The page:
Despite the best efforts of the city fathers, tourist authorities and developers to define the image of Dublin as medieval or Georgian (the eras whose material legacy was most endangered by the redevelopment of the city in recent decades), the bulk of the modern takes the form of the vast expanses of suburbs constructed after independence. If there are indeed multiple versions of a city, then the suburbs are by far the largest and most well-populated version of Dublin.
They are fragmented and come in many forms; the leafy Victorian roads of Donnybrook or Clontarf are worlds apart from many of the late 20th century suburbs, in more ways than one.
We live in a society in which social class is often defined by something as basic as an address. There is nothing unusual about that, sadly, but Dublin’s suburbs offer acute delineations of the extremes of wealth and poverty.
The inner city has long been chronicled in terms of both its Georgian splendour and Victorian decline, and the generations prior to independence witnessed regular calls to address the latter.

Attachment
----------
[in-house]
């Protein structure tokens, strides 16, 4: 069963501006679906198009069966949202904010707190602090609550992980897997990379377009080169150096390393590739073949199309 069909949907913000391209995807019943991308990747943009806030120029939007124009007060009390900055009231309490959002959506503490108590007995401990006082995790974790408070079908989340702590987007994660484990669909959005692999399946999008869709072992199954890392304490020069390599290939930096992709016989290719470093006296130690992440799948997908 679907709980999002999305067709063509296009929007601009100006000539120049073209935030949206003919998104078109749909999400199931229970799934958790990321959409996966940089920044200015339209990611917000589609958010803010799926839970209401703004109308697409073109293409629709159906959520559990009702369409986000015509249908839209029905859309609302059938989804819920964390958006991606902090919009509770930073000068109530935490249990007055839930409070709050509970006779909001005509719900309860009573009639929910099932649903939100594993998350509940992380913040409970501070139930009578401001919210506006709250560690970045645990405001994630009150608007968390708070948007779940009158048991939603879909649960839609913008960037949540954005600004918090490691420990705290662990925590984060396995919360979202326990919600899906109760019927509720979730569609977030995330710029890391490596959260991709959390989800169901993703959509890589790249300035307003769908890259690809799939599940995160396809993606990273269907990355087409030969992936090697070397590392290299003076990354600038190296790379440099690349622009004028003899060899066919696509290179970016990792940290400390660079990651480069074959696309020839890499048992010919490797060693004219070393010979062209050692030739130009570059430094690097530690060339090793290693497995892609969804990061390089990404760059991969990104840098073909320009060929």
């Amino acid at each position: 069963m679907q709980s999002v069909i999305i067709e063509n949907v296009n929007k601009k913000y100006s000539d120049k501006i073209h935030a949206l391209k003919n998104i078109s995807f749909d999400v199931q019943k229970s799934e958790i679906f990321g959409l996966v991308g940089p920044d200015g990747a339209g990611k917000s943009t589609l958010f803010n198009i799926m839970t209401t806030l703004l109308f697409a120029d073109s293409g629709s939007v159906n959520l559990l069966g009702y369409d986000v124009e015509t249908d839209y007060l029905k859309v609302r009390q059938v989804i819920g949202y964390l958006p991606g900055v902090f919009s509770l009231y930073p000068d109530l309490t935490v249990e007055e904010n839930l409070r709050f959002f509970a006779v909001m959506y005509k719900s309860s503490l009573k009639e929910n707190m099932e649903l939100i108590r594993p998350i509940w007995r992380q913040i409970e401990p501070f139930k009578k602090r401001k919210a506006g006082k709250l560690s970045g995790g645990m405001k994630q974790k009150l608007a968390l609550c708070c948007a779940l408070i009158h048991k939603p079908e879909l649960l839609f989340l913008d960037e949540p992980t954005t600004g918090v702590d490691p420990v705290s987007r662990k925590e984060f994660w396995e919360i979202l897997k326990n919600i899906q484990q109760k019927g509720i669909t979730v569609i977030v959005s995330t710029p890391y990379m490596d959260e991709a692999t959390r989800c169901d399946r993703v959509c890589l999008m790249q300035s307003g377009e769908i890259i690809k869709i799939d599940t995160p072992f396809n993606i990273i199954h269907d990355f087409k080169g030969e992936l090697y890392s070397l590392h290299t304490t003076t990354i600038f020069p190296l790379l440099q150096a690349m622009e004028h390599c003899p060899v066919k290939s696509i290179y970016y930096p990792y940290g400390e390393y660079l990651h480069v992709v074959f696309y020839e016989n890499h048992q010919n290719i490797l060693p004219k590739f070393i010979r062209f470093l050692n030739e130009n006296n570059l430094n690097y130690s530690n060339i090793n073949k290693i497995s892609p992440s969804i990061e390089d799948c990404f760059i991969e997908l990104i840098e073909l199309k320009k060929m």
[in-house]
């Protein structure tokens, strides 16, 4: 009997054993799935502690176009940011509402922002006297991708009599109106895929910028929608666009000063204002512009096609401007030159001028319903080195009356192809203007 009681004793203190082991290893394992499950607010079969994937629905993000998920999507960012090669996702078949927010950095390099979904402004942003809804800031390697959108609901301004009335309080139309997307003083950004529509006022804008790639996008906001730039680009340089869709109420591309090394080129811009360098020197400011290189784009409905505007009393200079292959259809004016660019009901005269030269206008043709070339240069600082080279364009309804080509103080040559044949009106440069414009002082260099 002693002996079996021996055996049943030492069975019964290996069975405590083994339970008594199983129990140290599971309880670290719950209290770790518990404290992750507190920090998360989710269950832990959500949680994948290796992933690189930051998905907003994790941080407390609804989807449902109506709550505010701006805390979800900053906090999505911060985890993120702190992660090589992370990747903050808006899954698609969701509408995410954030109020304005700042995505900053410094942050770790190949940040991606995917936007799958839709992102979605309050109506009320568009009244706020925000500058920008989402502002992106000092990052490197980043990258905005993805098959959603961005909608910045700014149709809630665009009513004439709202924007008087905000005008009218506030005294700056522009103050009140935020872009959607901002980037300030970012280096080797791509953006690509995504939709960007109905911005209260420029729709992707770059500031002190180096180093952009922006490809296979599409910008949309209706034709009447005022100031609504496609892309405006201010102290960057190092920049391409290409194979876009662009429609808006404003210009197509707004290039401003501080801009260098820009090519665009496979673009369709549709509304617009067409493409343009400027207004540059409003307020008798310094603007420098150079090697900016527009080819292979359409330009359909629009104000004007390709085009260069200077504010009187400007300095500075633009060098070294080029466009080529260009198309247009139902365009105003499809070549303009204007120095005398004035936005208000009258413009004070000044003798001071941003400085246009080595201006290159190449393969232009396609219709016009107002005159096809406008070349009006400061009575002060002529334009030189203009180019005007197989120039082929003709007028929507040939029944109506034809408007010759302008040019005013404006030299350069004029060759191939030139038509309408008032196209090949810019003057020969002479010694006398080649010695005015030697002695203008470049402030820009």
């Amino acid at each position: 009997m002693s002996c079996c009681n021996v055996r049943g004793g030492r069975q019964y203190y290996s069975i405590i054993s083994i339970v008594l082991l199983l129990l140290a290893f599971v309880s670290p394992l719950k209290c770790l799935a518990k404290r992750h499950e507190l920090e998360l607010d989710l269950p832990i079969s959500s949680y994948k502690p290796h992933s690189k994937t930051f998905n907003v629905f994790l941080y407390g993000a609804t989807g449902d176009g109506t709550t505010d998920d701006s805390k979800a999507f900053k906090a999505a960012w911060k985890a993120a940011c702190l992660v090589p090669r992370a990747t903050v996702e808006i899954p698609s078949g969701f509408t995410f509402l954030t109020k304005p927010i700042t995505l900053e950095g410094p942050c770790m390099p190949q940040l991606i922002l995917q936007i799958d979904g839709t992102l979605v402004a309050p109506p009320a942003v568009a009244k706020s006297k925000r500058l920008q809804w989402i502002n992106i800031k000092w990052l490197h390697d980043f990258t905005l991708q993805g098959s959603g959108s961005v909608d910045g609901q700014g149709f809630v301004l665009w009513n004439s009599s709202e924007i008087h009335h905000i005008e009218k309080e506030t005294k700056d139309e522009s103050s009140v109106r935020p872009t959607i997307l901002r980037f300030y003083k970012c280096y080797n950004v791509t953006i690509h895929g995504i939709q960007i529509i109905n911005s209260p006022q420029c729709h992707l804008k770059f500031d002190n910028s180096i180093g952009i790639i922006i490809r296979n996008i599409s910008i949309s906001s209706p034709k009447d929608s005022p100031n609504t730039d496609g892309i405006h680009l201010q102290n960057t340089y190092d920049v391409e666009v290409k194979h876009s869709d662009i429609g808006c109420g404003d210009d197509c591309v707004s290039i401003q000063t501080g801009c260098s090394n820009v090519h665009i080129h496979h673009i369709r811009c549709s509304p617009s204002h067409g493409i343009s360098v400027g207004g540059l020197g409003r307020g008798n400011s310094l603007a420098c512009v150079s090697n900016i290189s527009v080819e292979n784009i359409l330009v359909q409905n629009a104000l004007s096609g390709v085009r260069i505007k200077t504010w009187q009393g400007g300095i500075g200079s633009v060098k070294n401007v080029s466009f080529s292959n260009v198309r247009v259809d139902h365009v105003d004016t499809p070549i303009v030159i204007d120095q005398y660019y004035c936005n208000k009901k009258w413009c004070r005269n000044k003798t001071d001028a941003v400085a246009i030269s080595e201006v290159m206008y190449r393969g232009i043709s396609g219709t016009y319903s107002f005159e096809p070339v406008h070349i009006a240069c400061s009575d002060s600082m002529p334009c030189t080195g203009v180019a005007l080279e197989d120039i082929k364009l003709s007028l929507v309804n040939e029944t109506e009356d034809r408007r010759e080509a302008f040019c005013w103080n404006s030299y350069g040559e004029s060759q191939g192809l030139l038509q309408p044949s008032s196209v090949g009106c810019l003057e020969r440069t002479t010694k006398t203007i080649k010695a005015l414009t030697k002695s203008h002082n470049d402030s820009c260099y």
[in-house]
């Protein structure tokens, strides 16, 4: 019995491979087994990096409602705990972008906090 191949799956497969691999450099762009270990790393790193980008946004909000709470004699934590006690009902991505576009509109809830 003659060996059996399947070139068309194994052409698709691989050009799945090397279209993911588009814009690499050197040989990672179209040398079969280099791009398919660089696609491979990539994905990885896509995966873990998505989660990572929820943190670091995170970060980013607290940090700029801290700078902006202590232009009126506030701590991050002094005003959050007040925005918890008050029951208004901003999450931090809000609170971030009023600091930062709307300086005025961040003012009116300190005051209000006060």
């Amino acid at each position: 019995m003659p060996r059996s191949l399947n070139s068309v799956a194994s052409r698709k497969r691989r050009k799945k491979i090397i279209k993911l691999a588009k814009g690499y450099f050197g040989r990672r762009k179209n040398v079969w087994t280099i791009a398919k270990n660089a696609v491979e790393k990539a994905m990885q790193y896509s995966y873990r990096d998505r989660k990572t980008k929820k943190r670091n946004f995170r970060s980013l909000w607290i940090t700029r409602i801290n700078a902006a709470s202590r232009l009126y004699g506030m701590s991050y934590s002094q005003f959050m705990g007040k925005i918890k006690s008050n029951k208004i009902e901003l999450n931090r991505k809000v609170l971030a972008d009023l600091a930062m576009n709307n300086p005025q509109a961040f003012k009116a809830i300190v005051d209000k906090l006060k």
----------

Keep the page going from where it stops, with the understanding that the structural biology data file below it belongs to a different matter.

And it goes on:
The two go hand in hand; and the belated clearing of many of the inner-city slums helped to populate the new “towns” on the rim of an expanding city.
After independence, there was an official awareness that Dublin had prestige, that it had remained important and could be a key driver of the Free State’s economic development. New industries began to be established (such as tobacco factories in Glasnevin and the South Circular Road) as Dublin became a hub for economic expansion during the 1930s.